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Part 1 | Part 2 | Part 4

It’s book 3 now and Alanna is officially a knight, but that doesn’t mean people have to respect her. She decides to take a vacation from court to avoid the nasty gossips who claim that she seduced men and used magic to earn her position. It turns out to be a bad idea; while galavanting in the desert, she accidently kills a man, and his tribe isn’t very happy about it. Well, I mean, some of them aren’t. The rest are delighted.

The dead guy was the desert tribe’s shaman and, according to their customs, Alanna must now act as their new shaman. That doesn’t bode well for her dreams of action and adventure, though, so Alanna begins training new shamans right away. She takes two girls and a boy under her wing. When she discovers how poorly the tribe treats the girls just because they’re girls, she stubbornly sets out to make them into less buff versions of herself.

And yet, training shamans isn’t Alanna’s only problem. Her trusty magical sword broke. Instead, she finds a sword full of murderous energy that tries consume anyone who touches it. She discovers that the sword was forged by the evil guy she killed in book 2 and must figure out how to rid the sword of its magic before it gets anyone killed. What a professional bad guy. He doesn’t even need to be alive to be evil.

The Quills: 6/10

“You are a terrifying creature,” the Voice told [Alanna] solemnly. “You do not take your place in your father’s tent, letting men make your decisions. You ride as a man, you fight as a man, and you think as a man–“

“I think as a human being,” she retorted hotly. “Men don’t think any differently from women–they just make more noise about being able to.”

-Tamora Pierce, The Woman Who Rides Like a Man

The Woman Who Rides Like a Man is, like the previous novels of this series, told in third person from multiple characters’ points of view. I’m sure it’s still medieval fantasy, but I’m not sure anymore if it’s middle-grade appropriate. In this book, Alanna ends up bed-hopping. Nothing explicit is written, but she doesn’t seem like a very good role model, especially for lower middle-graders.

The writing grew by leaps and bounds between books 1 and 2, but between books 2 and 3, nothing has changed much. It’s still not great, but not bad. The pacing is a little better in this book; it’s not trying to cram years and years into a couple hundred pages.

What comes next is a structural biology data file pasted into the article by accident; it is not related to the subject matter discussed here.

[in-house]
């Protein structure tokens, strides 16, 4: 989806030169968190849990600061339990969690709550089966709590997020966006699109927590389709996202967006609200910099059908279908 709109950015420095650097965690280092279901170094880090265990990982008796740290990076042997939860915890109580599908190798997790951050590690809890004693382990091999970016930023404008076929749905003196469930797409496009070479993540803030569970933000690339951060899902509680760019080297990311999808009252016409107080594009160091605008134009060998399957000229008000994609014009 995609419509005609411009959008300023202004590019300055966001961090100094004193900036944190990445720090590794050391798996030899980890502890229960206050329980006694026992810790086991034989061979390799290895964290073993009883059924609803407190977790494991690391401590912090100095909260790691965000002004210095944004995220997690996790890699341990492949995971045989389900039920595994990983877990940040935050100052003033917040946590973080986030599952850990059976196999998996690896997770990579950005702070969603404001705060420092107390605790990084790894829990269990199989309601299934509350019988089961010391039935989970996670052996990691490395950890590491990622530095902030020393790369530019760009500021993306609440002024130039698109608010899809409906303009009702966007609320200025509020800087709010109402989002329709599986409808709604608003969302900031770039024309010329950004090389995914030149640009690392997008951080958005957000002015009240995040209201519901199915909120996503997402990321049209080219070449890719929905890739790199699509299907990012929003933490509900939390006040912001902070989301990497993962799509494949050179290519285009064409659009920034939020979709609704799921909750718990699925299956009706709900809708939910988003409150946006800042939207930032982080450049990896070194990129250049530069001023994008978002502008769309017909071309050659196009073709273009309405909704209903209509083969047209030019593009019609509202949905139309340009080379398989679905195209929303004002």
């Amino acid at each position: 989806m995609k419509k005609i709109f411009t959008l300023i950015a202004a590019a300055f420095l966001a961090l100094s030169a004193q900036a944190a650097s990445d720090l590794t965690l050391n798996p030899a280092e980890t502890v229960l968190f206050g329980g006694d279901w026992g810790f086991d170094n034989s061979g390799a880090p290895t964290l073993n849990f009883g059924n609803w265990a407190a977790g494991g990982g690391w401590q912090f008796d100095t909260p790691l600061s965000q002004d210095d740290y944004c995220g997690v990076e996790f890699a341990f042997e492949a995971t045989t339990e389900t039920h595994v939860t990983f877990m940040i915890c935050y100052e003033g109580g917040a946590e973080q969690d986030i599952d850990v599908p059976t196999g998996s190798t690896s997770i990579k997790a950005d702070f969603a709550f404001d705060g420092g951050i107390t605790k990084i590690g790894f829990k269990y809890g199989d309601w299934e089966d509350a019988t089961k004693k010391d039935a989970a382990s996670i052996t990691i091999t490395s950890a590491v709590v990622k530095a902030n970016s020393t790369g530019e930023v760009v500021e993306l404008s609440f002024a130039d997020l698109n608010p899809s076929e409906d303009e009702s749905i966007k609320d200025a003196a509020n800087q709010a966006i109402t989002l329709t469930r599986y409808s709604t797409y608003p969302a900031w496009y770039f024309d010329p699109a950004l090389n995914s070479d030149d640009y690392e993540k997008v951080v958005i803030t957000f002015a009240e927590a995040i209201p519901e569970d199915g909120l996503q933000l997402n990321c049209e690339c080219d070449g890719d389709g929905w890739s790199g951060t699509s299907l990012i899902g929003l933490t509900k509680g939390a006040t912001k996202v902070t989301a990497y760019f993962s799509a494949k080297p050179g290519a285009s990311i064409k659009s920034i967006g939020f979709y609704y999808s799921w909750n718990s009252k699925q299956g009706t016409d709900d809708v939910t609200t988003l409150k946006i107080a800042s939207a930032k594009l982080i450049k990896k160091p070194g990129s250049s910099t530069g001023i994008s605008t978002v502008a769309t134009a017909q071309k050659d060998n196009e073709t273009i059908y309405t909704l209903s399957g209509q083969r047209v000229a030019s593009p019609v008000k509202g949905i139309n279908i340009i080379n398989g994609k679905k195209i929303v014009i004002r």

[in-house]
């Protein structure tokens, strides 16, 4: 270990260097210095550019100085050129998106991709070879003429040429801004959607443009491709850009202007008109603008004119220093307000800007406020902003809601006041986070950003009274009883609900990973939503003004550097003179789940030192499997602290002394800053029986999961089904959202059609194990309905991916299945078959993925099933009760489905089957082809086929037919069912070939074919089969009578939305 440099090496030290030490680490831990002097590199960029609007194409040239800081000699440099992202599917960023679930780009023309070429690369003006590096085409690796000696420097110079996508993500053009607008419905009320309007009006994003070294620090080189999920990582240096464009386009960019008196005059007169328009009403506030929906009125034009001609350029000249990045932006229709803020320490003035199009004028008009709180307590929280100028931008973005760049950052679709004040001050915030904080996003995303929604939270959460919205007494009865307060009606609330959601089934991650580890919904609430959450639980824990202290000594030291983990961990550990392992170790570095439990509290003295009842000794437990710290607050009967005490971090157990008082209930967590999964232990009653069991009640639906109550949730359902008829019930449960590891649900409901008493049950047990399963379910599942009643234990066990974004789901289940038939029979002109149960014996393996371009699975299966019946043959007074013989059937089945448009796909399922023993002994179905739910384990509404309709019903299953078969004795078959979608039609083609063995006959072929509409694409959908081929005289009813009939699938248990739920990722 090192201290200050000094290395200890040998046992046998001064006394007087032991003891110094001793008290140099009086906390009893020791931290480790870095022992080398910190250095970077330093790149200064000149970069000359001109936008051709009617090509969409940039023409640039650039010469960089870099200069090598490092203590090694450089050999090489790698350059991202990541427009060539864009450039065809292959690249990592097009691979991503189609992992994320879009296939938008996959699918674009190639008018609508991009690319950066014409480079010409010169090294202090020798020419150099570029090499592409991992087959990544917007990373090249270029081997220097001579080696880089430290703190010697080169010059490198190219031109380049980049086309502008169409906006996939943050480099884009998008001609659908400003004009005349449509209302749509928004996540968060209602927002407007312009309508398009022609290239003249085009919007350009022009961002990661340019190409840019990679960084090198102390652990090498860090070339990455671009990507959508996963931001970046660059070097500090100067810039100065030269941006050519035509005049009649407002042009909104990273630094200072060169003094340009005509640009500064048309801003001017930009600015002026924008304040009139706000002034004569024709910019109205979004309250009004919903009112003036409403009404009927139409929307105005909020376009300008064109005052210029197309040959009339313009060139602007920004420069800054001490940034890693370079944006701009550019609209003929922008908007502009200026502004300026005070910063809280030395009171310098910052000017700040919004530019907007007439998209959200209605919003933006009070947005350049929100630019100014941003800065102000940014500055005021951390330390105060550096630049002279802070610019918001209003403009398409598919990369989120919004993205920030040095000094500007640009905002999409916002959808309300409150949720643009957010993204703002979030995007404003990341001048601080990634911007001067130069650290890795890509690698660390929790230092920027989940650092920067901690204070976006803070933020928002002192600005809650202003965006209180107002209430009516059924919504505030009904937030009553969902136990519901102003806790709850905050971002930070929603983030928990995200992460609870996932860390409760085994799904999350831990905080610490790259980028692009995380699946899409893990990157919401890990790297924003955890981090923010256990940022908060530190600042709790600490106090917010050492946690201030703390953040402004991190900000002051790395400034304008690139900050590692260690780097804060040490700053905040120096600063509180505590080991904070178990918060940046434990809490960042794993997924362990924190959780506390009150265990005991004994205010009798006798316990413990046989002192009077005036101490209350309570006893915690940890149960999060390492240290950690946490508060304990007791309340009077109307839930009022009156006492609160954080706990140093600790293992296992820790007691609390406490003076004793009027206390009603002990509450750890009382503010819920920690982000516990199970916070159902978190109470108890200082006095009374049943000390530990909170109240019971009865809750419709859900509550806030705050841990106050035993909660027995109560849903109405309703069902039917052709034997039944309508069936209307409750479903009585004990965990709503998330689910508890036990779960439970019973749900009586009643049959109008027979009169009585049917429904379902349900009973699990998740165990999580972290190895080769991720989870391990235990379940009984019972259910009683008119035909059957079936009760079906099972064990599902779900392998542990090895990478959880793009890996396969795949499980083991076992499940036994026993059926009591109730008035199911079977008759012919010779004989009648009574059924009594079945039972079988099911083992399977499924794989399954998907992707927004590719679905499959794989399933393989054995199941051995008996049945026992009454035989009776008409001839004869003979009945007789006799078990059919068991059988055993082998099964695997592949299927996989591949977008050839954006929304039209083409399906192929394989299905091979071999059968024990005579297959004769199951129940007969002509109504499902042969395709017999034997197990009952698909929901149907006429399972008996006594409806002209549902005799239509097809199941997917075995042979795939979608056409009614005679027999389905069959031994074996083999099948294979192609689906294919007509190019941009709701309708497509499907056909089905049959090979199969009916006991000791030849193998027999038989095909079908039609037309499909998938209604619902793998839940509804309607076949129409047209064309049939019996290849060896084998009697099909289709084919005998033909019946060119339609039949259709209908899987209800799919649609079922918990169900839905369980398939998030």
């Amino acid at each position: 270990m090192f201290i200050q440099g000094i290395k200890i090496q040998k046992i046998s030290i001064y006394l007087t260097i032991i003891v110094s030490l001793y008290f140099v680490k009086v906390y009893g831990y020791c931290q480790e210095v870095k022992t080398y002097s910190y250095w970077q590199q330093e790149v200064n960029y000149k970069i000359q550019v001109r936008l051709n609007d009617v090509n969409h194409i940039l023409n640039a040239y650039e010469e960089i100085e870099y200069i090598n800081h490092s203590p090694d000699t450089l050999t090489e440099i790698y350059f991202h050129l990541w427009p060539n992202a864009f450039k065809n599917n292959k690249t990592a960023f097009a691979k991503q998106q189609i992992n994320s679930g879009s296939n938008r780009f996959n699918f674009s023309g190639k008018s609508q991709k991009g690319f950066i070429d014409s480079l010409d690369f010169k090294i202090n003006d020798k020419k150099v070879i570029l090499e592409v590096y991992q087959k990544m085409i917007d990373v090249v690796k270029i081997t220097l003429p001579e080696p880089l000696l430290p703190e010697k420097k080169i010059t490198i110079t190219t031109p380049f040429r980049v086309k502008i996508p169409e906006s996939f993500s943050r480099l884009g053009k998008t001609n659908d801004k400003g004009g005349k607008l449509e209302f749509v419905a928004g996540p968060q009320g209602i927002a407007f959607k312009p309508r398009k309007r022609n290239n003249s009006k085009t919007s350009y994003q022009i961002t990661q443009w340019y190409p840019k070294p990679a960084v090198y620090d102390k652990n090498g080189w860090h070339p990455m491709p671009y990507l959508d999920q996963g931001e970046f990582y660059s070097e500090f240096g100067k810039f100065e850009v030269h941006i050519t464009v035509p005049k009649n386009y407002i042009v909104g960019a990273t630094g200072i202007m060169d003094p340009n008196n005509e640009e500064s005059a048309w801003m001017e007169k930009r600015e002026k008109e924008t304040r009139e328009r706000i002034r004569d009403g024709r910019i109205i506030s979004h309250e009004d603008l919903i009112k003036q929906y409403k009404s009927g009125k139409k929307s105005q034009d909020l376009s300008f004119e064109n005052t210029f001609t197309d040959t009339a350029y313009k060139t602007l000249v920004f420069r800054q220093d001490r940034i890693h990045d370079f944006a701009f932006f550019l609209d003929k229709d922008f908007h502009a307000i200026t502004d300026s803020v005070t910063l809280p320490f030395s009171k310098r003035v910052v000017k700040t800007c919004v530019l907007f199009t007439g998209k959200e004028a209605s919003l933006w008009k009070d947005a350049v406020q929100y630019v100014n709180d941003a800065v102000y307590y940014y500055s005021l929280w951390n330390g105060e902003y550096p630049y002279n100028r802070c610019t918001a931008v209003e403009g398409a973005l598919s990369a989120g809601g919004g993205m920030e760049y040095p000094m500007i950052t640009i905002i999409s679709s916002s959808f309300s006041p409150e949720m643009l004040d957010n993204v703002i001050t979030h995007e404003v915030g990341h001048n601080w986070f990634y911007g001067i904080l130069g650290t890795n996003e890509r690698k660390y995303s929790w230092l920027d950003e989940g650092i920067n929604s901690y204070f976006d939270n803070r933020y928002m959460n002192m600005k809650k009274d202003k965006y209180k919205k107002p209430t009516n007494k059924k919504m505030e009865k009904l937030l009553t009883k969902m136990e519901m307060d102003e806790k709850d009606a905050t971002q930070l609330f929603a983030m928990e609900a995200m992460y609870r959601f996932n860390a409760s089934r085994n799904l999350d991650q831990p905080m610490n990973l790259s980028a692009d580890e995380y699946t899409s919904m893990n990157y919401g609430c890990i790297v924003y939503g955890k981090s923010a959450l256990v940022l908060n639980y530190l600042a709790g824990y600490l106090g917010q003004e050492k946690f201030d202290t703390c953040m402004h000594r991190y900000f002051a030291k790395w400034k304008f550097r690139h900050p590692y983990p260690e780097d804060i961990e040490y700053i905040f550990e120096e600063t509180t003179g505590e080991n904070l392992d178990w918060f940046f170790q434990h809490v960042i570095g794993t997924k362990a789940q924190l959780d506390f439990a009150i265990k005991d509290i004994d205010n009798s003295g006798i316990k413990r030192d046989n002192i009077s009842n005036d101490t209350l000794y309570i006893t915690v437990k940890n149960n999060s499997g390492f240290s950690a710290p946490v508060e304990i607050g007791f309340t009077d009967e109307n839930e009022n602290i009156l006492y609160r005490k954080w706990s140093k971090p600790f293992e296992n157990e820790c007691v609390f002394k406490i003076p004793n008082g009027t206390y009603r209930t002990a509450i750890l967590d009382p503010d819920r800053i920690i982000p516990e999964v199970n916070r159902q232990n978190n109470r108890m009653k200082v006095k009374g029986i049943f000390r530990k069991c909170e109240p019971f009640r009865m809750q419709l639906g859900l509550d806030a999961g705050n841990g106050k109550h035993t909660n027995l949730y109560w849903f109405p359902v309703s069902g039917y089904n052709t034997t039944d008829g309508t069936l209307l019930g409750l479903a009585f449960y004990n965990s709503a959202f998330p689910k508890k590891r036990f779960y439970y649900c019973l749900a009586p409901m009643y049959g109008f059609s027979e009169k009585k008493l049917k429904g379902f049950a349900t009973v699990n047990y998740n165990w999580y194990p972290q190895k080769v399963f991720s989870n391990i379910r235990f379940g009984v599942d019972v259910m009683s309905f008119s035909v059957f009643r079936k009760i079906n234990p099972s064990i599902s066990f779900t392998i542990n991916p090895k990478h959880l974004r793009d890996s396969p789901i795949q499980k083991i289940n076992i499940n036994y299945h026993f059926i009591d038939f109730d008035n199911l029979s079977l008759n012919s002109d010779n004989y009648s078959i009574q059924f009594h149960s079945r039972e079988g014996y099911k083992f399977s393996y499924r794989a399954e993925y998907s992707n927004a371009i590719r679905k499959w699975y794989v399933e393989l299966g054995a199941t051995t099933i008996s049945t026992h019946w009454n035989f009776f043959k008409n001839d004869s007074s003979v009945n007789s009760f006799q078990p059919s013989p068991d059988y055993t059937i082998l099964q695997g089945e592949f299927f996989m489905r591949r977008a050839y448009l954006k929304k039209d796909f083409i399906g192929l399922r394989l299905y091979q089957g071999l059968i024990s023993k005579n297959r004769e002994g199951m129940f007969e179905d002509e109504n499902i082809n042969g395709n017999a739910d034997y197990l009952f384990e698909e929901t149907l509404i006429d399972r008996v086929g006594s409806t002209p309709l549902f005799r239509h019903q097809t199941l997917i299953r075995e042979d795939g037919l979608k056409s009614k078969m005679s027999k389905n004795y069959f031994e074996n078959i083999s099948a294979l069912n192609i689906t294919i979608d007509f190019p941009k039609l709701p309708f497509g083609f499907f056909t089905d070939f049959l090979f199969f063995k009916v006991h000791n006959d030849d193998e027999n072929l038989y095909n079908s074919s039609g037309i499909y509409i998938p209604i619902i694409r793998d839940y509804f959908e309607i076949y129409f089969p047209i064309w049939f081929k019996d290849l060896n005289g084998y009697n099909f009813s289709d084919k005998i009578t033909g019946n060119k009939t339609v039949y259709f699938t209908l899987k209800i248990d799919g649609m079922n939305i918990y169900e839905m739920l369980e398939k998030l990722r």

The desert area is a completely different world from the other areas. It has lore, culture, and traditions, and is surprisingly well-crafted for such a short book. However, it does seem a little disconnected from the rest of Tortall.

There are, of course, a plethora of interesting characters introduced. Just like the rest of the series, however, the good guys are very obviously good, and the bad guys are obviously bad.

A few of the previously introduced characters are still present in this book. They’ve progressed and changed growing up but I’m not sure if it’s a permanent change or the typical teenage rebellious phase. There’s not a whole lot of characterization because the novel focusses more on world building.

On another note, the theme of sexism really isn’t subtle. It actually gets shoved in your face: girls can do whatever boys can, and boys get bloated heads because of male privilege. Yes, it is an important theme, but there are ways to go about it more subtly. I’ve also noticed that all the bad guys so far have been, well, guys. Maybe it’s because there just haven’t been many female characters. Still, I find it odd that all evil people are male.

The Roses: 7/10

I enjoyed this novel, but it wasn’t the best. I’m not a big fan of Alanna sleeping around, especially since, by the end of book 2, I had already decided who she should marry (you can probably guess who; I’m a big fan of smart-mouthed thieves). I’ve already finished book 4, actually, and Alanna does sleep around some more in that one.

I found the climax of this novel kind of weird; the rising action didn’t really lead up to it. There was a bit of foreshadowing, but otherwise, it seemed to pop up out of nowhere.

I do like being able to compare Alanna from the previous books to Alanna from this book. She’s kept her most important traits, but at the same time, she’s grown up a bit and changed.

Conclusion: While the writing hasn’t grown as much as the characters have, this third instalment brings a vibrant, exotic, dangerous land to the realm of Tortall.